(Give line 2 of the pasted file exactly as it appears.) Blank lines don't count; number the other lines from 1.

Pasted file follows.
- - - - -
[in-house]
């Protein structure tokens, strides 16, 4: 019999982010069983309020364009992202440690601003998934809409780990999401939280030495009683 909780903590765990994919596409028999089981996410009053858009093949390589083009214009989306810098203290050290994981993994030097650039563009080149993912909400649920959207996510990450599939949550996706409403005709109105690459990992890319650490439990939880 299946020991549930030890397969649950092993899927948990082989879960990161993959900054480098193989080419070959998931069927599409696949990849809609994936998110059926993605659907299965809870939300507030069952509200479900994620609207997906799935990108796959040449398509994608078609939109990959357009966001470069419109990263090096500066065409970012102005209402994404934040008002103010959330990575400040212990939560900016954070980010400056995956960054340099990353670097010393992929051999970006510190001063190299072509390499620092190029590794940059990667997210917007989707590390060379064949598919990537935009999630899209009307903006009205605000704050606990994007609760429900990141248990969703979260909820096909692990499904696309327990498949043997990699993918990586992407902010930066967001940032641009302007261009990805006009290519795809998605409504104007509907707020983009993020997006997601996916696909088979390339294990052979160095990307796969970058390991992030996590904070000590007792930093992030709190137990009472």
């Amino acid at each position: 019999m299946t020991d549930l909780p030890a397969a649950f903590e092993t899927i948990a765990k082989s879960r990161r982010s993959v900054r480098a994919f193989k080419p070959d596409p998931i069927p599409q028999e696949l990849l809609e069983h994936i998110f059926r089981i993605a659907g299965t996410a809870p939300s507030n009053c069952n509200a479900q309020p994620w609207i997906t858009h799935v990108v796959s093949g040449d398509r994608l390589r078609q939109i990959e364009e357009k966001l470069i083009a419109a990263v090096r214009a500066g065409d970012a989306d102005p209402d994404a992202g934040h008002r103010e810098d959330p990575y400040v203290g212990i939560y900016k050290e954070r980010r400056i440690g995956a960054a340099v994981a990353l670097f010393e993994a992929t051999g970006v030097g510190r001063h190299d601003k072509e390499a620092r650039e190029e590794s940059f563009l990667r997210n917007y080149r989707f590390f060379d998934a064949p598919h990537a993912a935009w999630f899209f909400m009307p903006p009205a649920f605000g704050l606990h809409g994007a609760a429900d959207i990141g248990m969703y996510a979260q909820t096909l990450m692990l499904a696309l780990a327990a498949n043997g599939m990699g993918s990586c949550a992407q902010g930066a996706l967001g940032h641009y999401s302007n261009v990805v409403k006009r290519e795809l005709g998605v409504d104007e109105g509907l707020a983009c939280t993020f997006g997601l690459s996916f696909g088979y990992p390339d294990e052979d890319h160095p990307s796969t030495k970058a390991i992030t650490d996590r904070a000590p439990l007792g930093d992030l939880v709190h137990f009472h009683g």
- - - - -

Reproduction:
């Protein structure tokens, strides 16, 4: 019999982010069983309020364009992202440690601003998934809409780990999401939280030495009683 909780903590765990994919596409028999089981996410009053858009093949390589083009214009989306810098203290050290994981993994030097650039563009080149993912909400649920959207996510990450599939949550996706409403005709109105690459990992890319650490439990939880 299946020991549930030890397969649950092993899927948990082989879960990161993959900054480098193989080419070959998931069927599409696949990849809609994936998110059926993605659907299965809870939300507030069952509200479900994620609207997906799935990108796959040449398509994608078609939109990959357009966001470069419109990263090096500066065409970012102005209402994404934040008002103010959330990575400040212990939560900016954070980010400056995956960054340099990353670097010393992929051999970006510190001063190299072509390499620092190029590794940059990667997210917007989707590390060379064949598919990537935009999630899209009307903006009205605000704050606990994007609760429900990141248990969703979260909820096909692990499904696309327990498949043997990699993918990586992407902010930066967001940032641009302007261009990805006009290519795809998605409504104007509907707020983009993020997006997601996916696909088979390339294990052979160095990307796969970058390991992030996590904070000590007792930093992030709190137990009472």